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A new California law could end up causing a headache for the sports teams for public universities in the state.

Because of recently-added laws that are perceived as discriminatory against the LGBT community, California has now banned travel to eight states: Texas, Alabama, Kentucky and South Dakota join a list that already includes Kansas, Mississippi, North Carolina and Tennessee.

The law states that contracts that were signed before Jan. 1st, 2017, are exempted and can be fulfilled, but there’s not guarantee that will be the case in the future.

“Moving forward, the athletic department will not schedule future games in states that fail to meet the standards established by the new law,” a UCLA spokesman told the Sacramento Bee. That said, the university does not use state funding for travel sports teams as it currently stands, and the goal of the law to avoid “spending taxpayer dollars in states that discriminate,” according to California’s Attorney General.

On the college basketball side of things, the biggest question mark here is whether or not this law will prevent teams from playing in the NCAA tournament if they are sent to a site in one of those eight states. Next season alone, there are first weekend sites in Kansas, Texas, North Carolina and Tennessee, not to mention the Final Four taking place in San Antonio. The location for many of those events were determined prior to January 1st.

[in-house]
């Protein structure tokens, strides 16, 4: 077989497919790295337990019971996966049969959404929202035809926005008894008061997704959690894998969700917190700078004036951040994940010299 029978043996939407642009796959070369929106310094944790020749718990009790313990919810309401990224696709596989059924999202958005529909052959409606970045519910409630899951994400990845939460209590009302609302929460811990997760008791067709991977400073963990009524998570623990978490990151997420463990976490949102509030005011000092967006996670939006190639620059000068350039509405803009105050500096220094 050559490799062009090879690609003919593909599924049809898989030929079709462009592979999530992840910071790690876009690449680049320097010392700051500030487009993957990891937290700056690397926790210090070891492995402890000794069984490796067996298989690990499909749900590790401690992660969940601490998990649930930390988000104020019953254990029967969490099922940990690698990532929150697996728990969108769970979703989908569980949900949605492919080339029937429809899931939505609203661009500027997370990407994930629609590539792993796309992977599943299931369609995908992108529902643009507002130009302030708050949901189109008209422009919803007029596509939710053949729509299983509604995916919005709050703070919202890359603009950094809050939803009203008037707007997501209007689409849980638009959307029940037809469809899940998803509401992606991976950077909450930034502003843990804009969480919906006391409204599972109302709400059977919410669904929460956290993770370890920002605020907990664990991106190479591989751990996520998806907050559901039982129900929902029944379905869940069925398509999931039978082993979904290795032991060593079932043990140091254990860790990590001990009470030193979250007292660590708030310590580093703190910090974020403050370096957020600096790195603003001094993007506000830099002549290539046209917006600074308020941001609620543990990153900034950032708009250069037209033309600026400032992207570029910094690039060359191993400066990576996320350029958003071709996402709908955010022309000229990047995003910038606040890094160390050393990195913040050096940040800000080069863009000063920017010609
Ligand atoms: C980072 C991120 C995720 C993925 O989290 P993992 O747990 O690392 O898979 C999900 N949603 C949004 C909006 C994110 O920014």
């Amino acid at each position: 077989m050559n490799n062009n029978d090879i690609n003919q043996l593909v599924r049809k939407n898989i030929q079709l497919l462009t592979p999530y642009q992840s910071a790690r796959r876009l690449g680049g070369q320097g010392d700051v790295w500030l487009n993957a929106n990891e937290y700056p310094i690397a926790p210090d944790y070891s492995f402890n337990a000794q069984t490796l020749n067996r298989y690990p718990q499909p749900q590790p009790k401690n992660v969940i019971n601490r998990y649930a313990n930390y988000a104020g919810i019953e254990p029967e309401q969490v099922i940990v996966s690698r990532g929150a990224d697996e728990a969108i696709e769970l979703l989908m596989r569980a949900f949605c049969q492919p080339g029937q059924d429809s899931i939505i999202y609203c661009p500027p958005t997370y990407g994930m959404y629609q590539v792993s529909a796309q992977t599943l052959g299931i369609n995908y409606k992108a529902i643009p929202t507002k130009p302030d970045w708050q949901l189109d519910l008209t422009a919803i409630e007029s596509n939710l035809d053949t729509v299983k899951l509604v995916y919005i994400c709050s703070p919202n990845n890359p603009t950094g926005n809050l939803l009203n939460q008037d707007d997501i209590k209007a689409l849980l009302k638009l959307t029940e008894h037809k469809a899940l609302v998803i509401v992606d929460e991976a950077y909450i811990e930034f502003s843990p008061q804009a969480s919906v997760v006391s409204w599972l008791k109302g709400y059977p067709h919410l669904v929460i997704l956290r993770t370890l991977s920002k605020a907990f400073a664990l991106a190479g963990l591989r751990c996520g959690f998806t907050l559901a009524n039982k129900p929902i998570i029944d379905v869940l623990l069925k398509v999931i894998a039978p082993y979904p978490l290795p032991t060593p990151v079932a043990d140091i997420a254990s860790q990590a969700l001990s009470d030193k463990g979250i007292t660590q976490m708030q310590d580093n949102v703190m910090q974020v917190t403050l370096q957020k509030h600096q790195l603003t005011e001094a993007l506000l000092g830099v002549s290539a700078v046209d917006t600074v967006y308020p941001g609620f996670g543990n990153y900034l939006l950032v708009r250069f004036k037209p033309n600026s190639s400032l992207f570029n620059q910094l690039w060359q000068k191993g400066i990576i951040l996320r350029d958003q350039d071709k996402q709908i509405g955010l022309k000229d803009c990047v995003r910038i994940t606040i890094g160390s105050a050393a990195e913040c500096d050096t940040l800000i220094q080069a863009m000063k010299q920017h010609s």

“We are generally not going to deny student-athletes the opportunity to compete in the postseason,” a UCLA spokesman told NBC Sports.

The next question then becomes whether or not regular season travel will be allowed. Earlier this year, Cal dropped out of talks with Kansas about a potential home-and-home series due to this law, and if regular season travel is not allowed, it would mean that Duke, North Carolina, Kentucky, Louisville and Wichita State, along with Kansas, are not allowed to be visited by California public schools that need state funding to travel. A request for a clarification on the legality of college sports teams traveling to those states has been filed with the Attorney General by Fresno State, whose football team is headed to Alabama for a game this year.

Travel for recruiting is also a question that needs to be answered, but at the highest level of the sport, that is typically funded by boosters.

N.C. State adds grad transfer Sam Hunt

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N.C. State added its fourth transfer this offseason. Like ex-Baylor guard Al Freeman, the latest one is eligible to play next season.

Sam Hunt, a double-digit scorer the past two seasons at North Carolina A&T, officially enrolled at North Carolina State on Monday morning.